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Curr Opin Struct Biol. 2007 Feb;17(1):138-45. Epub 2006 Dec 27.

Ribonuclease revisited: structural insights into ribonuclease III family enzymes.

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Department of Molecular and Cell Biology, Howard Hughes Medical Institute, University of California, Berkeley, CA 94720, USA.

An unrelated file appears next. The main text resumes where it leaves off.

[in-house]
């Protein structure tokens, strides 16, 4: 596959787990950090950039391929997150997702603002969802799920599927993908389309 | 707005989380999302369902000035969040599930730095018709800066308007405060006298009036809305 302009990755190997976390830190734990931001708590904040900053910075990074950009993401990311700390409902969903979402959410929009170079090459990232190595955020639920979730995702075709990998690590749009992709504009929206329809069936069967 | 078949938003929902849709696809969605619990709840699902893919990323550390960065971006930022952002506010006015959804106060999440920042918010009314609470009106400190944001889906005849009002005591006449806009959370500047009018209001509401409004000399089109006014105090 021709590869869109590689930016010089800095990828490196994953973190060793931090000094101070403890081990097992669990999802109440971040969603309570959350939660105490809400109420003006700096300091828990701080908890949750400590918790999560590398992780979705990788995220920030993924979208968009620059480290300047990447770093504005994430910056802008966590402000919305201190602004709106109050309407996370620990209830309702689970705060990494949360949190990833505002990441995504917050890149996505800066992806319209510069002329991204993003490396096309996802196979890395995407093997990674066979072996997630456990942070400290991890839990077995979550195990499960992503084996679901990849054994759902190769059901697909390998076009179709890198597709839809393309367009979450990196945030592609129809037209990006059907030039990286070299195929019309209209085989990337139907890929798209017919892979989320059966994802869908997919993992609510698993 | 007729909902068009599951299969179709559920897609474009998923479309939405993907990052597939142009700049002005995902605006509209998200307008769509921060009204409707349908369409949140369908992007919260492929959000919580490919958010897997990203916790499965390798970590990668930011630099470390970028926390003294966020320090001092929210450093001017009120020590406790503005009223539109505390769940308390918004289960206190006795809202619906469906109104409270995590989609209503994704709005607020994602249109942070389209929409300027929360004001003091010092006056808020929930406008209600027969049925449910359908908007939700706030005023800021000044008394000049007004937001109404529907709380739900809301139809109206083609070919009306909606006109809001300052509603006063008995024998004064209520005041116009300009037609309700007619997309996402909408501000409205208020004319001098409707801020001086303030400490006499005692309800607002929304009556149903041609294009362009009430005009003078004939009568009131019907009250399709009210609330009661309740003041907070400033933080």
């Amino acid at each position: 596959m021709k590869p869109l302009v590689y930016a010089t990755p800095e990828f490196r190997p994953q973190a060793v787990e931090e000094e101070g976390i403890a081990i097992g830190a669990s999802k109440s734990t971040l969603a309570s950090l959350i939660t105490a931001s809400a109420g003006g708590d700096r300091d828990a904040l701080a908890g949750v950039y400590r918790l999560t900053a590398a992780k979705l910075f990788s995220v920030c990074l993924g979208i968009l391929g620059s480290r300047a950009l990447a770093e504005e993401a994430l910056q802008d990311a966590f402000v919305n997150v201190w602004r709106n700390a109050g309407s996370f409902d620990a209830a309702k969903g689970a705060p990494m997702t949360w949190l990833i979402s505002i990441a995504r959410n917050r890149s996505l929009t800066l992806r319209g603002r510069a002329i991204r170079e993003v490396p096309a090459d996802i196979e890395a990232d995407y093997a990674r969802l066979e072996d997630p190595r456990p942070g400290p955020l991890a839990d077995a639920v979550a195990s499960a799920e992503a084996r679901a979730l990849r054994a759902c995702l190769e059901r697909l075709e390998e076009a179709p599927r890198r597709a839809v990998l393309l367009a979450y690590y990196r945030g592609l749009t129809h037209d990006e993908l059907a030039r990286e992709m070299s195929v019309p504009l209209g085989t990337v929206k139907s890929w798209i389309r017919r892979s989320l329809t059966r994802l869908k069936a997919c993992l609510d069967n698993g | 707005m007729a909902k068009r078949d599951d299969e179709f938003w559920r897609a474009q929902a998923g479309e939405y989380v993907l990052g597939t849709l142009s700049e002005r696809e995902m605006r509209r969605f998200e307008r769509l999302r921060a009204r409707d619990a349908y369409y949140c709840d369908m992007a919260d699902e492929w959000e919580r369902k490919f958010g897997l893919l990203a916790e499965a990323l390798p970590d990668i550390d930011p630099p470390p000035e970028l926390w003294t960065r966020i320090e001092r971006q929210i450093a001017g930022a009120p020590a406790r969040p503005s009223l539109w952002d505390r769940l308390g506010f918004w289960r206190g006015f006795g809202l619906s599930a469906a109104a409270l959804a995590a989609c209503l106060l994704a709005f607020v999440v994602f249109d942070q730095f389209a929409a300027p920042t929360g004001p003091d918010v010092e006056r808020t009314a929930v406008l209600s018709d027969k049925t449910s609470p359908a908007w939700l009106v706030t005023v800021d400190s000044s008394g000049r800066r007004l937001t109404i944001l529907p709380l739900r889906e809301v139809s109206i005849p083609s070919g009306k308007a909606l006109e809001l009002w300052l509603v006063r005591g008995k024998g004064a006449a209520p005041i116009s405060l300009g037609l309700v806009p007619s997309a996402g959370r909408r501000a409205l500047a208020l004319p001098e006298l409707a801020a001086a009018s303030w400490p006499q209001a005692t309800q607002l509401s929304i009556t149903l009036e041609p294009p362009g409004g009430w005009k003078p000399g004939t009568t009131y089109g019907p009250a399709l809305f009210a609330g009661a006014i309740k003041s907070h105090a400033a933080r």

Ribonuclease III (RNase III) enzymes occur ubiquitously in biology and are responsible for processing RNA precursors into functional RNAs that participate in protein synthesis, RNA interference and a range of other cellular activities. Members of the RNase III enzyme family, including Escherichia coli RNase III, Rnt1, Dicer and Drosha, share the ability to recognize and cleave double-stranded RNA (dsRNA), typically at specific positions or sequences. Recent biochemical and structural data have shed new light on how RNase III enzymes catalyze dsRNA hydrolysis and how substrate specificity is achieved. A major theme emerging from these studies is that accessory domains present in different RNase III enzymes are the key determinants of substrate selectivity, which in turn dictates the specialized biological function of each type of RNase III protein.

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